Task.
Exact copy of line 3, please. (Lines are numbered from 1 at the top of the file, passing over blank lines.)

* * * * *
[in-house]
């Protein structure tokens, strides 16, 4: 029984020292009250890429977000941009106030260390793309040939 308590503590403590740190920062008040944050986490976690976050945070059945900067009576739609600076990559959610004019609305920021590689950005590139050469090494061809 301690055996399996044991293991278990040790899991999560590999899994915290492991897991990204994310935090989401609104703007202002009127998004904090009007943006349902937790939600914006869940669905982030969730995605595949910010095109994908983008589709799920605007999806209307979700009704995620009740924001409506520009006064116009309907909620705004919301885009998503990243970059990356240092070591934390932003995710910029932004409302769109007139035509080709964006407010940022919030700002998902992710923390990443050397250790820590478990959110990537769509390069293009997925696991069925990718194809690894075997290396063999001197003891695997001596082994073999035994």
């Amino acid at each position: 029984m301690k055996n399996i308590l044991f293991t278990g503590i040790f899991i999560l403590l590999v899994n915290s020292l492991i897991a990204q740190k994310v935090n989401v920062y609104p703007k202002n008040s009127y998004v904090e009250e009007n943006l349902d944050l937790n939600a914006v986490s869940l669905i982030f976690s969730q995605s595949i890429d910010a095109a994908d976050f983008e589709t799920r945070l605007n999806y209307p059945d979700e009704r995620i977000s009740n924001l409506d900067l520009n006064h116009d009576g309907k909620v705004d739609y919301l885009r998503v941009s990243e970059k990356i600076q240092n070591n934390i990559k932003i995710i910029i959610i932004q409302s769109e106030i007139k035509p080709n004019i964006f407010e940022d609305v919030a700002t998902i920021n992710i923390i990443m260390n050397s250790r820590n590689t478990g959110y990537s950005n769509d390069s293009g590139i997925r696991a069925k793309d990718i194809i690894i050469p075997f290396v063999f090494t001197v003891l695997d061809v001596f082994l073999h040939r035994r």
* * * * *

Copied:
């Amino acid at each position: 029984m301690k055996n399996i308590l044991f293991t278990g503590i040790f899991i999560l403590l590999v899994n915290s020292l492991i897991a990204q740190k994310v935090n989401v920062y609104p703007k202002n008040s009127y998004v904090e009250e009007n943006l349902d944050l937790n939600a914006v986490s869940l669905i982030f976690s969730q995605s595949i890429d910010a095109a994908d976050f983008e589709t799920r945070l605007n999806y209307p059945d979700e009704r995620i977000s009740n924001l409506d900067l520009n006064h116009d009576g309907k909620v705004d739609y919301l885009r998503v941009s990243e970059k990356i600076q240092n070591n934390i990559k932003i995710i910029i959610i932004q409302s769109e106030i007139k035509p080709n004019i964006f407010e940022d609305v919030a700002t998902i920021n992710i923390i990443m260390n050397s250790r820590n590689t478990g959110y990537s950005n769509d390069s293009g590139i997925r696991a069925k793309d990718i194809i690894i050469p075997f290396v063999f090494t001197v003891l695997d061809v001596f082994l073999h040939r035994r």